Thursday, October 1, 2015

Straight Outta Compton

There’s no doubt Straight Outta Compton is relevant to our current social moment, and no question its success indicates something important.  The film is a biopic on recognizable black tastemakers that chronicles not only a significant contribution to the cultural landscape, but also highlights the injustices often suffered by a group at the hands of a corrupt system.  It’s a conversation we need to be having, and one illustrated clearly as a subplot to NWA’s story.  

There are moments of strong pathos in Straight Outta Compton, and with the audience it’s reaching, we can’t discount the possible impact of those situations.  And yes, it’s good to see a film with a mostly black cast reign at the box office.  And yes, it’s important to send a message to Hollywood about the voices audiences want to see represented.  And as a whole, Straight Outta Compton is a smartly cast, very structured example of a conventional filmmaking.  But here’s the thing: for all the fuss – positive and negative (yes, the film’s treatment of women is abysmal) – the film is ultimately just another overcooked, too long, selectively edited Hollywood biopic with a sense of vague hero worship and a focus on too much, too fast.

Beyond the box office dollar count and the occasion marked by its subject matter, there’s nothing new about Compton’s approach.  As the story stretches well beyond the early days of NWA’s formation into solo records, turf ward, and legal troubles, the film succeeds in both sanitizing the group and problematizing them.  The clean-up occurs via the film’s structure: it’s a bland exploration of a unique set of circumstances that seems to flatten the landscape and drain the title location of its significance.  We’re told, constantly, that life is tough, but the struggles seem at a distance in the film’s earlier moments, or, when they’re not, so pointed that it’s a bit like NWA as packaged by NPR. 

An early scene in which  a young Ice Cube’s (O'Shea Jackson Jr.) school bus is pulled over at gunpoint by a gang member is frightening in theory, silly and preachy in execution.  The occasion stands as a means of contrasting kids like Cube and Dre (Corey Hawkins) from the dangers of their neighborhood, and so it’s interesting that as they grow to become a group who seems to bring an armory to luxury hotels, who destroy the offices of their record labels, or who get tangled up in the dangerous web of Suge Knight, the story never seems to get beyond this.  Even as the guys find themselves grappling with success and self-serving behaviors, they seem like flat rock star antics and are quickly forgiven and forgotten.  Consequences don’t really exist – unless we’re talking about Eazy-E’s (Jason Mitchell) untimely death – and though NWA’s message is anarchic, the film flits through events and instances with all the energy of a VH1 rockumentary.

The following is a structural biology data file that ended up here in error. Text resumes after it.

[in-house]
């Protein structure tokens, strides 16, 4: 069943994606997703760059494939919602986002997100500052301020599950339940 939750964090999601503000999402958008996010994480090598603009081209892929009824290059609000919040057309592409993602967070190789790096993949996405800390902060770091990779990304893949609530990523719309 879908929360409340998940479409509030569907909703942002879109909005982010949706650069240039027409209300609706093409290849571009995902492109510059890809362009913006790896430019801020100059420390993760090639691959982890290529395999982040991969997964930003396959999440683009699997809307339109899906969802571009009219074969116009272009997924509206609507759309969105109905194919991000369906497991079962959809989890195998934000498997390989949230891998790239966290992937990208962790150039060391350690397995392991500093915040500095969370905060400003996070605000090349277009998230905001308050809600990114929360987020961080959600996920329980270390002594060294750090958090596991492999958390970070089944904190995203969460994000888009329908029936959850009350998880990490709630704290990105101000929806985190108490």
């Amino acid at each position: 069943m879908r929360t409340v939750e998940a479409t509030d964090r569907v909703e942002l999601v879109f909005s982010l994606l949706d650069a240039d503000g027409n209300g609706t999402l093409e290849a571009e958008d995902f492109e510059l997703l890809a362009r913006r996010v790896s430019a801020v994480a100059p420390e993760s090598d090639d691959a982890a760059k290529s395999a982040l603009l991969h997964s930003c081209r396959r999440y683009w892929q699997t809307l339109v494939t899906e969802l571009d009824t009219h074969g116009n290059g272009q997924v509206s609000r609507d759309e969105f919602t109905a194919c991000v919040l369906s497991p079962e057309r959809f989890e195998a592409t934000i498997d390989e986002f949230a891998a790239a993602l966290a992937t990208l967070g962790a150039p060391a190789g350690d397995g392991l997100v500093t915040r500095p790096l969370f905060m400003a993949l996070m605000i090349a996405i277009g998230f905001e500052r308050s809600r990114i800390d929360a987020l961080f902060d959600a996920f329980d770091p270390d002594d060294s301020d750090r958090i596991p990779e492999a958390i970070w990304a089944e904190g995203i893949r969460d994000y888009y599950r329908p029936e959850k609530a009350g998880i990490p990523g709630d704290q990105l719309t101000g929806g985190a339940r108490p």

By the end, though I appreciated the performances and certainly the soundtrack, I was bored.  It came to feel like a sort of $5 tour of an era peppered with highlighted guest features and in-references.  The last minutes feel brought to you by Beats headphones, and there’s actually a useless moment in which Cube’s wife walks by her husband pounding away at his laptop and says something along the lines of, “hey baby, how’s that script for Friday coming?”  It’s too much.  Like, seriously.  For an earnest teenager with no knowledge of the old school scene, I can see this accumulation of information coming together, but cinematically, Straight Outta Compton is too heavy handed in too many disparate directions.

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